Chris Jacobs (Temple University)
Literature—a cultural product that presents students with models of meaningful, contextualized language use—is a centerpiece of many language curricula. Moreover, research has shown that interactions with materials, like literature, that are made for target-language communities rather than language learners can boost motivation and learning (Gilmore, 2011; Jacobs, 2017, 2019). However, this is likely to be the case only when learners can both relate to the works and see how the accompanying tasks will help them to achieve their personal goals for language learning (Dörnyei, 2009; Hertel & Dings, 2017; Norton & Toohey, 2011; Simonsen, 2019).
This panel, rooted in the theory that learning is “emotionally gated” (Douglas Fir Group, 2016), seeks to provide literature teachers of all languages with concrete suggestions of how they can improve learning outcomes in literature classes by connecting literature more closely to student goals and experiences. This panel will consider how to choose works that speak to student experiences (Norton & Toohey, 2011), how to create meaningful and adaptable tasks (Jacobs, 2019, 2020; Zuniga & Rueb, 2018), and how to use literature as a vehicle for learning target-language structures in context (Bloemert et al., 2017; Jacobs, 2020).
The goal of this panel is to stimulate a practically- and pedagogically-focused conversation on how teachers can develop literature classes to best meet students’ unique needs. Individual presentations may cover topics related to making literature relevant, including (but not limited to): needs analysis in literature classes; connecting literature to student experiences; task-based teaching (TBLT) and project-based learning through literature; and contextualized, form-focused instruction through literature. The hope is that, after attending this panel, attendees will walk away with concrete ideas of how to best tailor literature classes to student needs in order to maximize learning outcomes.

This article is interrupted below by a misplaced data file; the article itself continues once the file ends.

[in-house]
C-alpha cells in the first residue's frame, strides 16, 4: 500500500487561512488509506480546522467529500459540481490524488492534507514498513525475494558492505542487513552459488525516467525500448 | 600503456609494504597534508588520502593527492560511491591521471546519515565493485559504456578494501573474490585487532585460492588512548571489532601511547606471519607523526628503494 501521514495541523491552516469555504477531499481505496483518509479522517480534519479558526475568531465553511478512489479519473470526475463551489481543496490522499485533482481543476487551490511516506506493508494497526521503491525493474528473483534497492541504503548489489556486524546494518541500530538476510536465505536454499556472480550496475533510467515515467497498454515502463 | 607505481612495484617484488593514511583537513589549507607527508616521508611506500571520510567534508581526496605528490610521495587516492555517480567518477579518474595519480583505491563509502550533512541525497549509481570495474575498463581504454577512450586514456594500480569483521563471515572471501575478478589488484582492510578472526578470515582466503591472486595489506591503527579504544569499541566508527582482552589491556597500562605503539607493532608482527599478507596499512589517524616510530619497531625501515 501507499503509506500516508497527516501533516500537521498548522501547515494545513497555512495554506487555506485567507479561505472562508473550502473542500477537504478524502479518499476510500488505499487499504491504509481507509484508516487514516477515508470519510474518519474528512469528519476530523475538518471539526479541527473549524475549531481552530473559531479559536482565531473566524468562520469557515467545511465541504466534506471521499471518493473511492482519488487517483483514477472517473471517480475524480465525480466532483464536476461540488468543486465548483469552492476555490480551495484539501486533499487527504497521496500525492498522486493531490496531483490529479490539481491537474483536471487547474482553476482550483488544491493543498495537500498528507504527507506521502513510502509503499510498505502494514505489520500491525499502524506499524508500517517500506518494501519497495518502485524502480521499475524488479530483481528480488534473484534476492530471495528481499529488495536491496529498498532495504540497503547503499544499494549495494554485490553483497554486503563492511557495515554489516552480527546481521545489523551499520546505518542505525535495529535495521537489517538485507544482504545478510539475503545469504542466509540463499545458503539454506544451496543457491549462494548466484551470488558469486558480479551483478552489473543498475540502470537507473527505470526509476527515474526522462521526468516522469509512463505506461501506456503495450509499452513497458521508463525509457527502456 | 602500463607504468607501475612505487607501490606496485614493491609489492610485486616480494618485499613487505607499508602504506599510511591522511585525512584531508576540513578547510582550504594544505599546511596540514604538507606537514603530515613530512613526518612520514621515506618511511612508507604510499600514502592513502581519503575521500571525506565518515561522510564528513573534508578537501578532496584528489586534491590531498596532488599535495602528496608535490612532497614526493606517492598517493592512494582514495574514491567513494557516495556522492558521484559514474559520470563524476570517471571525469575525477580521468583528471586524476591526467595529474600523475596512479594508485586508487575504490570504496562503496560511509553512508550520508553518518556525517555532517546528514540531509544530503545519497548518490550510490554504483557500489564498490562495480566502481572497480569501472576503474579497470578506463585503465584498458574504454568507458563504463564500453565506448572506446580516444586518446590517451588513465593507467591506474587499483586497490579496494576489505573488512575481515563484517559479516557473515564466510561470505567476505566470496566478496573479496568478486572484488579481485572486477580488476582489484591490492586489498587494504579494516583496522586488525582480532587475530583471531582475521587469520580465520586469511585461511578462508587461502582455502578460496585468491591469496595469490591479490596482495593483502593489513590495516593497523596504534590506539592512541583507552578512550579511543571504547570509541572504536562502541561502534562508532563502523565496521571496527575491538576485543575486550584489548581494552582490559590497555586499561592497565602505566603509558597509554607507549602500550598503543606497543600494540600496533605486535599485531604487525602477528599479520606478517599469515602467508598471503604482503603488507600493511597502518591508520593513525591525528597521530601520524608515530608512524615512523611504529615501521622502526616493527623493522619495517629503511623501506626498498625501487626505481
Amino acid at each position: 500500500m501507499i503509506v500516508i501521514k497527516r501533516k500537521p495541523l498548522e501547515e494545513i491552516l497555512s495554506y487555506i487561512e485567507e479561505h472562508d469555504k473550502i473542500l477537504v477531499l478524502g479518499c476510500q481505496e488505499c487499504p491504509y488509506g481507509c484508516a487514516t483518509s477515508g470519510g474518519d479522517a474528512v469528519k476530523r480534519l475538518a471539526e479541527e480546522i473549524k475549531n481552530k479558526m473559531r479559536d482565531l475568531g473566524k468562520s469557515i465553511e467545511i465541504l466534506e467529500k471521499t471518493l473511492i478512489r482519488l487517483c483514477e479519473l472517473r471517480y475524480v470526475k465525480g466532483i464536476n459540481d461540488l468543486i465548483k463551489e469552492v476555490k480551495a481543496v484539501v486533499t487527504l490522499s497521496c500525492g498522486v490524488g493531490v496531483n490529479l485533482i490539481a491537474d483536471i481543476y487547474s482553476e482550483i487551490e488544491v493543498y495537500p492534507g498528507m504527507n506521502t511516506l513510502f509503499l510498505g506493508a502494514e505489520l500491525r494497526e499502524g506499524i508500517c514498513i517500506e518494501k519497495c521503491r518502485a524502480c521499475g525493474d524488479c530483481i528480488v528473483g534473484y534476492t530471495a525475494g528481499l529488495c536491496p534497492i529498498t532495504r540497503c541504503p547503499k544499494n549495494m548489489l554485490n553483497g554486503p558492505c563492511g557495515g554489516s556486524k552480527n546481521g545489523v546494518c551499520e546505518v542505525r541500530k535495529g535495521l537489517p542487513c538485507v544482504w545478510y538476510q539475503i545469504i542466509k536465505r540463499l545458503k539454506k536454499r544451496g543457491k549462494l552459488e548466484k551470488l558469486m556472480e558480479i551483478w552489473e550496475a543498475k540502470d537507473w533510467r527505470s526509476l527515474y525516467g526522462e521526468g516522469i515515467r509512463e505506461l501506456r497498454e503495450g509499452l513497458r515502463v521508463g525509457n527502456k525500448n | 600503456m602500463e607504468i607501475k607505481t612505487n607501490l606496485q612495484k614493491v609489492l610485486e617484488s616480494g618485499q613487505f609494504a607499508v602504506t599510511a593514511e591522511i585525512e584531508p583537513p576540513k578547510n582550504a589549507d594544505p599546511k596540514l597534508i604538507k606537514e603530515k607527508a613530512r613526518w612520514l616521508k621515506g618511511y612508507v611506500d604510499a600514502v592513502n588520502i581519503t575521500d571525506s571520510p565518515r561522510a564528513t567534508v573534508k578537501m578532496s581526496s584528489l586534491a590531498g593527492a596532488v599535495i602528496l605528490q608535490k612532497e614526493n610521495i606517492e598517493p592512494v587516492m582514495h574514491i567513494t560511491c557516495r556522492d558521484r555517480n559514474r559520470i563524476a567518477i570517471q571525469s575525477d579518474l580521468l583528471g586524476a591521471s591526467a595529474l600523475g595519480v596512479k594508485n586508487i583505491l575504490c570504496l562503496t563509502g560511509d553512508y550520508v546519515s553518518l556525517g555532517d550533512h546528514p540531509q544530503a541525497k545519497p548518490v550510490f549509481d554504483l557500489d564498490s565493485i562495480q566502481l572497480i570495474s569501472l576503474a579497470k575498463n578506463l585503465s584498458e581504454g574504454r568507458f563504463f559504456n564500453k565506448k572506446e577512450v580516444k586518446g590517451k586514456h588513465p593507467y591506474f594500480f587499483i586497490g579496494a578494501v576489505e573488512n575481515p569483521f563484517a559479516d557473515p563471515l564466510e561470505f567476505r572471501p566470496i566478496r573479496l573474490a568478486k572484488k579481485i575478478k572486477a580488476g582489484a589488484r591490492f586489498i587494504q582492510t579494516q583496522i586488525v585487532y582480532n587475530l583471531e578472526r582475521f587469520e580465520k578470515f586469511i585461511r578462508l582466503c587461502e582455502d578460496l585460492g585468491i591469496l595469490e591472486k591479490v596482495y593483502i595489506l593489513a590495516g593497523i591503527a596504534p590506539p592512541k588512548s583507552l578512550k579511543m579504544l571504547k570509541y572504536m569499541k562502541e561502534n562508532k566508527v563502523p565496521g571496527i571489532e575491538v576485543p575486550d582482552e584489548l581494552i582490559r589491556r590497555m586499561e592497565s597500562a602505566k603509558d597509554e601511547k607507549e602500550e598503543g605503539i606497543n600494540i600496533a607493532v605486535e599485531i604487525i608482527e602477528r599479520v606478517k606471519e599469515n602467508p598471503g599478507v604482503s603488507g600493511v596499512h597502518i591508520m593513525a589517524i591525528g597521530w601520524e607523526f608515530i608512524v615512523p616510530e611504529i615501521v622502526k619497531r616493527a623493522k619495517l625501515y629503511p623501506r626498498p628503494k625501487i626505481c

Literature provides both examples of meaningful language use and opportunities to learn target-language structures in context. However, learning is only likely to occur when students can see a strong connection between their literature classes and their personal goals for language learning and use. This session will explore how literature teachers of all languages can maximize learning success by analyzing student needs and designing literature classes accordingly. It will consider how to choose relatable works, how to create interesting and adaptable tasks based on these works, and how to use literature as a vehicle to learn target-language structures in context.